The human spirit is amazing. I write from a beach house in the Outer Banks of North Carolina, where my brothers (Seth and Adam) and I – and our families – are doing our first annual all-family vacation. In modern times, kin become scattered (LA, New Jersey, Upstate NY …) – and we know that this is not the evolutionary norm. Under ancestral conditions, having close kin live thousands of miles away would have been fully unheard of. We benefit enormously from cooperation with kin – and that’s clearly a secret to the success of Homo Sapiens. In any case, we now do things like Facebook and we go on week-long family vacations to help keep us connected to those who are so evolutionarily crucial in our lives. So that’s what we’re doing. And it’s great!
This morning, there was a 5K that started near our house. As a runner, I wasn’t going to turn down this opportunity. Even if it cost $30 and I could have run up and down Rt. 12 for free as I’ve done every other morning. I just really liked the idea of doing a formal running event in such a special place as the NC Outerbanks – beach region sine qua non. So I brought my $30 and joined the fun.
Over 300 people participated – and it was a perfect course – with lots of cheering fans. I’ve run lots of 5Ks in my life, but this one was different. This was the reasonably well-to-do family crowd (as that’s who you find on the Outerbanks in August). Not the rich and famous, but, generally speaking, the folks on vacation here are successful (you sort of have to be with the prices!) – and it’s pretty much all families. It’s a unique crowd.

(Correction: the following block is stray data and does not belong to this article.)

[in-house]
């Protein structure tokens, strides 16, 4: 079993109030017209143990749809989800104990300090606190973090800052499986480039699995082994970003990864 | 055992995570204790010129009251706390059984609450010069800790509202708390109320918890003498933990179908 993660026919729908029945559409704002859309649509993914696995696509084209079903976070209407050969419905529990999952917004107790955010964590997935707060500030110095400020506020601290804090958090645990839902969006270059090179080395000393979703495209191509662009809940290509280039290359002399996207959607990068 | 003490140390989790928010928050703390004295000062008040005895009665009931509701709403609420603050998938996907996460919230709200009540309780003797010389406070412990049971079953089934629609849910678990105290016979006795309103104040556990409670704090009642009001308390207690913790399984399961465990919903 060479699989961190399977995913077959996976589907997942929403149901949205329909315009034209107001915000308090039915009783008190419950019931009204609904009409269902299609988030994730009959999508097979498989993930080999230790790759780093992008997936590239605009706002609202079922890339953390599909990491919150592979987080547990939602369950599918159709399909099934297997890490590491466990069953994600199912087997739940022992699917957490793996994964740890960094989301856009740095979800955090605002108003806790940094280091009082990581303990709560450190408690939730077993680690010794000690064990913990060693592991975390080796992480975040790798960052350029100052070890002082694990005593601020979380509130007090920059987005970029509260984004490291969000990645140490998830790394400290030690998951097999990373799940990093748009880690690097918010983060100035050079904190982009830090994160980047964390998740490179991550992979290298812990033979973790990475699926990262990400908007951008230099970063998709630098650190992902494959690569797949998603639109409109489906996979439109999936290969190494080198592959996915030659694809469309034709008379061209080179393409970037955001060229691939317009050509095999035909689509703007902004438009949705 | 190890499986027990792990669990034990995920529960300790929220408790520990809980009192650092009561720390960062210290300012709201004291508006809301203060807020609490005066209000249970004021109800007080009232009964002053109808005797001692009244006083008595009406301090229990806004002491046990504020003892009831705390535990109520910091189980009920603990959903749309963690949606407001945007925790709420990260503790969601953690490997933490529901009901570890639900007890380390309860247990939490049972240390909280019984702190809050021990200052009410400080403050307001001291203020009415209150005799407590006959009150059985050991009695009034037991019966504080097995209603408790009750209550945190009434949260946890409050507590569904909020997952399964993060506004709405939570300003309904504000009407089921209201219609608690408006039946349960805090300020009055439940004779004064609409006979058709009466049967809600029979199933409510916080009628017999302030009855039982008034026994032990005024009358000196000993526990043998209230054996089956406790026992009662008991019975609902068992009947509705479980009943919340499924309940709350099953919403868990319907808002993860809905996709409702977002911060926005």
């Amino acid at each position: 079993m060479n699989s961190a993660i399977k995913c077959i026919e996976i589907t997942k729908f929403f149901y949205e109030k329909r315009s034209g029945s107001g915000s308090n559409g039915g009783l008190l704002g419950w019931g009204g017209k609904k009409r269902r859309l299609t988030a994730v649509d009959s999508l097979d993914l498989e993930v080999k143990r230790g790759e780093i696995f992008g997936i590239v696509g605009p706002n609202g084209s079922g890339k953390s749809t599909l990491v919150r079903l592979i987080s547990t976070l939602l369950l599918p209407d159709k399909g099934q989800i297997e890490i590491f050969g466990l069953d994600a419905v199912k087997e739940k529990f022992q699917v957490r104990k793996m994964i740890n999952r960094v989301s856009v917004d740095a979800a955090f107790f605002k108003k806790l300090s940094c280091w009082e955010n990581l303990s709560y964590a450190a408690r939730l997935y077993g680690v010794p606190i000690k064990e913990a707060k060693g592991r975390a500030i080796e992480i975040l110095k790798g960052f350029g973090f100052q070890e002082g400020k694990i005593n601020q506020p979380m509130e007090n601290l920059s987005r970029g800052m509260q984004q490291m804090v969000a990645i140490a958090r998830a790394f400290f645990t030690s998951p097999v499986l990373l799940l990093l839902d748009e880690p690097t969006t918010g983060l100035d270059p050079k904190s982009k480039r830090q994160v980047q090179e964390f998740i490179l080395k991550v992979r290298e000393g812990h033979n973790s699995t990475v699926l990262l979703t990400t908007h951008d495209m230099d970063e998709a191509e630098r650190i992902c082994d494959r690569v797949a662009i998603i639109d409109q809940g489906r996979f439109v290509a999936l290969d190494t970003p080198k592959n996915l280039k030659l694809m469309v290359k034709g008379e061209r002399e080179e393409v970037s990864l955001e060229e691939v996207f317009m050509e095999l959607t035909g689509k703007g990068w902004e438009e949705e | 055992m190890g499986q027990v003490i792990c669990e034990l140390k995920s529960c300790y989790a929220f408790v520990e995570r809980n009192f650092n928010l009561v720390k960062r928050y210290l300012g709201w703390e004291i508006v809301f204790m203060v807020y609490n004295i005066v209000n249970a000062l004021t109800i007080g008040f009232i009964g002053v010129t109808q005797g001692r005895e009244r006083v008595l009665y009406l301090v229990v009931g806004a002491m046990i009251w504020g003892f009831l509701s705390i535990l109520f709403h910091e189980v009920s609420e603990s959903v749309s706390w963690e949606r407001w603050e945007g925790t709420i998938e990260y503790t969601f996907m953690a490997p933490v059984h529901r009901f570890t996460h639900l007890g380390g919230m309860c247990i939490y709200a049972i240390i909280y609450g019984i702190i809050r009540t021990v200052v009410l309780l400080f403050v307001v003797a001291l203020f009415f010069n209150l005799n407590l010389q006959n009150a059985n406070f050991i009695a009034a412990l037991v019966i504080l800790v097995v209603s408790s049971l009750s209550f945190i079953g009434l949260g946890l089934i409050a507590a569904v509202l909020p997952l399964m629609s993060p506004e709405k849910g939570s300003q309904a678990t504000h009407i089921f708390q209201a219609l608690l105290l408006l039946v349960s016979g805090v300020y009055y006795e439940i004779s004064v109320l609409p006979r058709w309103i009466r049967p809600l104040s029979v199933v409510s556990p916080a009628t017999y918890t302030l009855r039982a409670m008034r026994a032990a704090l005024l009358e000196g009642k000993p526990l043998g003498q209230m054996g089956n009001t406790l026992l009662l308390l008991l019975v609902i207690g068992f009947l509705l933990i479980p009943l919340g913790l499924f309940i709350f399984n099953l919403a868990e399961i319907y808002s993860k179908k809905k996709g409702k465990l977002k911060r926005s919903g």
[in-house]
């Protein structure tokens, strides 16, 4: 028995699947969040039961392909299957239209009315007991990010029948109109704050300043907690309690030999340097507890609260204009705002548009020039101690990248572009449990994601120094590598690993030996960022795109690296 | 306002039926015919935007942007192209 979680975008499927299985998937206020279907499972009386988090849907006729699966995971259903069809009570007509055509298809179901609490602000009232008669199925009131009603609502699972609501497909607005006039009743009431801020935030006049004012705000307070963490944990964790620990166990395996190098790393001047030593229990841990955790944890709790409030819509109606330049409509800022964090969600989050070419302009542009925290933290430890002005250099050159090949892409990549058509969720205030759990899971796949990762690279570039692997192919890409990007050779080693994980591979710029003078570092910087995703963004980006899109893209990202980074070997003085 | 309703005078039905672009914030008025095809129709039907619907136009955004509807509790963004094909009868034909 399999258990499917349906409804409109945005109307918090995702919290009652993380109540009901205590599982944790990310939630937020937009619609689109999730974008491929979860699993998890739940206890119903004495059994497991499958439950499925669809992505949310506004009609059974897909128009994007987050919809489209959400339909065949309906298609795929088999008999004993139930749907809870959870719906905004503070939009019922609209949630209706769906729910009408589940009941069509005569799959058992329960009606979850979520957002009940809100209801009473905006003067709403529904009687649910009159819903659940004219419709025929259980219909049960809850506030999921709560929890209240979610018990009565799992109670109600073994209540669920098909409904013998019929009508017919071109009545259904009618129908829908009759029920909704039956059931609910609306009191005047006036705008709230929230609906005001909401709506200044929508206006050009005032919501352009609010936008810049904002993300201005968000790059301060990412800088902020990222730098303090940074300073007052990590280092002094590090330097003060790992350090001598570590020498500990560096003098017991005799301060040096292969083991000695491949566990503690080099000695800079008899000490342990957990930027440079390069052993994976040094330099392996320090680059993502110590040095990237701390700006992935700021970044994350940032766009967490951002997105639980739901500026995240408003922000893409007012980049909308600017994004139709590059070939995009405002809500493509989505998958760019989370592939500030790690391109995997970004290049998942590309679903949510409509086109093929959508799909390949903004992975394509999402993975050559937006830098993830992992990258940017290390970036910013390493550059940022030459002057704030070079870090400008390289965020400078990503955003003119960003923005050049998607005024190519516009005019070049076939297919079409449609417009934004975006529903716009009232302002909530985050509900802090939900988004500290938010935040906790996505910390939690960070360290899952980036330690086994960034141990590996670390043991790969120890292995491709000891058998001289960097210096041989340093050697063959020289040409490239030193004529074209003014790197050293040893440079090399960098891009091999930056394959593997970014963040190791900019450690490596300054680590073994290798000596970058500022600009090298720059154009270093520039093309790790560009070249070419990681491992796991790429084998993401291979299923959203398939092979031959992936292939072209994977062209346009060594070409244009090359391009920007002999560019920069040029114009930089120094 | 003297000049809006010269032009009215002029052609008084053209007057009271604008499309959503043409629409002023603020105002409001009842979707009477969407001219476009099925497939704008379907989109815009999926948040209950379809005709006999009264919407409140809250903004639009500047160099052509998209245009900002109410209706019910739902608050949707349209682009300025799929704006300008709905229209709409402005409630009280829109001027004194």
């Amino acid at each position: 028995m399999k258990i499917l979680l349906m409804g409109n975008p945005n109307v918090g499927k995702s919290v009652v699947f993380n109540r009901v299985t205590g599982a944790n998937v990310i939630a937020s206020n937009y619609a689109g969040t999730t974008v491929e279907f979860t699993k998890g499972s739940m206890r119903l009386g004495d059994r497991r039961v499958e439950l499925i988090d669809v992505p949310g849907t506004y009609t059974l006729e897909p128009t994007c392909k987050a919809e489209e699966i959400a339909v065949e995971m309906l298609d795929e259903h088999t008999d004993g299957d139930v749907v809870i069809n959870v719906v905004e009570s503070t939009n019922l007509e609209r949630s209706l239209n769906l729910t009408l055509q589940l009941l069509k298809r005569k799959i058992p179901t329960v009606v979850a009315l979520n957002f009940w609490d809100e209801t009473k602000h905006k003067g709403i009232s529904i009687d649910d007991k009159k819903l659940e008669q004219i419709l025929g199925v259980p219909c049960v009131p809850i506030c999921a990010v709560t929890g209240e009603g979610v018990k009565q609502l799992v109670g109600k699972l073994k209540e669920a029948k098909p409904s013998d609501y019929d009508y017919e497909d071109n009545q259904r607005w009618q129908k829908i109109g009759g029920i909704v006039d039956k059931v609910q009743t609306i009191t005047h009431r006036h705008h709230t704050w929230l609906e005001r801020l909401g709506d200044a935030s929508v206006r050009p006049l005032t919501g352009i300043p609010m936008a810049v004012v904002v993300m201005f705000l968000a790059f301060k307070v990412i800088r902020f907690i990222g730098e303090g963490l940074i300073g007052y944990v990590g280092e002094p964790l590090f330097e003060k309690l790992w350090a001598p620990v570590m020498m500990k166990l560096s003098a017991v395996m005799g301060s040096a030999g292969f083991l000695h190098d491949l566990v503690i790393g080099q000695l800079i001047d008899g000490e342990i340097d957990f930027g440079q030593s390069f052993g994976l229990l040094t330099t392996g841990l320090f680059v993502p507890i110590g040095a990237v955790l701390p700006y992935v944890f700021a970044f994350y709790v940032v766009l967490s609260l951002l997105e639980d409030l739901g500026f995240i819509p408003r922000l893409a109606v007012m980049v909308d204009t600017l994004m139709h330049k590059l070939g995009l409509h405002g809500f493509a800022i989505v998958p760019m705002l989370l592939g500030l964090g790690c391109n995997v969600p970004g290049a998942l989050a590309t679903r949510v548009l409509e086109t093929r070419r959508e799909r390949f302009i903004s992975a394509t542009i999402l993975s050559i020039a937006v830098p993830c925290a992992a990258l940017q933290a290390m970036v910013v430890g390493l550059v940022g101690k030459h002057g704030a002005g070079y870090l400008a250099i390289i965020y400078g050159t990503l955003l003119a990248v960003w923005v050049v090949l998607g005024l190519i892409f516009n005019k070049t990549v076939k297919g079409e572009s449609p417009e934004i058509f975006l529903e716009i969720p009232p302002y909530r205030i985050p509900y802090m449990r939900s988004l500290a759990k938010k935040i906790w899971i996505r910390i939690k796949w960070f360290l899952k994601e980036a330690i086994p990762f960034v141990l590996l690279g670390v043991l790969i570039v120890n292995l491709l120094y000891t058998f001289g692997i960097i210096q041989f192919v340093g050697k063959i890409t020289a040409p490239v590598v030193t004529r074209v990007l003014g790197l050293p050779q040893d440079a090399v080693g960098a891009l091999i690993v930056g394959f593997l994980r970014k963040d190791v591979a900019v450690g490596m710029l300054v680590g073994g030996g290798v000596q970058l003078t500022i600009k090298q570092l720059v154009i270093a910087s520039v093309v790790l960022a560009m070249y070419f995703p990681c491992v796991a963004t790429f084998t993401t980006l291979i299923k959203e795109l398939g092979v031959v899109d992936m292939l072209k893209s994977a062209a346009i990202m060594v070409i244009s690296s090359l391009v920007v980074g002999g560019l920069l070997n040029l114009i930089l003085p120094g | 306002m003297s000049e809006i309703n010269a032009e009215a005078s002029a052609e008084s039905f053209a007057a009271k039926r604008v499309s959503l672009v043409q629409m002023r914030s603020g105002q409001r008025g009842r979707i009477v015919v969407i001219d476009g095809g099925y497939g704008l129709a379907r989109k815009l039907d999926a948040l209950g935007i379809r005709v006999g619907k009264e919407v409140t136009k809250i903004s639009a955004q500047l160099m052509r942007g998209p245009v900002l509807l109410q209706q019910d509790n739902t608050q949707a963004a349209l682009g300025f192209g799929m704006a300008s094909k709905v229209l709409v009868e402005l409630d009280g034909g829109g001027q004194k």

What struck me was how these people pushed themselves and their families. Not at all in a bad way – but in a very positive way. There were lots of kids of ages from like five and older – with tons of encouragement from family members and folks in the crowd. It was really great to see (and note that my daughter Megan was fully planning to do it, but we couldn’t find her sneakers! And I’m sure my son Andrew will be doing this kind of thing soon enough! And I think Kathy’s in for next year too!).
I guess what struck me as blog-worthy was the fact that these people didn’t need to be doing this! It was early (8am), it was hot (NC in August), it was physically uncomfortable (running for 3.1 miles). And look at these people – doctors, lawyers, professors, principals, teachers, Wall Street types, etc. They don’t need to do any of this! These people are all set. Why not stay home and be lazy? Seriously.
This all gets to my main point – which pertains to the inspirational nature of the human motivational system. Human beings are clearly motivated to succeed beyond absolute standards (see Hill & Buss, 2006). We’re a “positional” ape – motivated not by how well we do in an absolute sense, but largely by how well we do relative to others. If you get an A on the exam with a 94 and your roommate gets an A with a 99, you might care. In fact, you probably would, and that’s perfectly natural.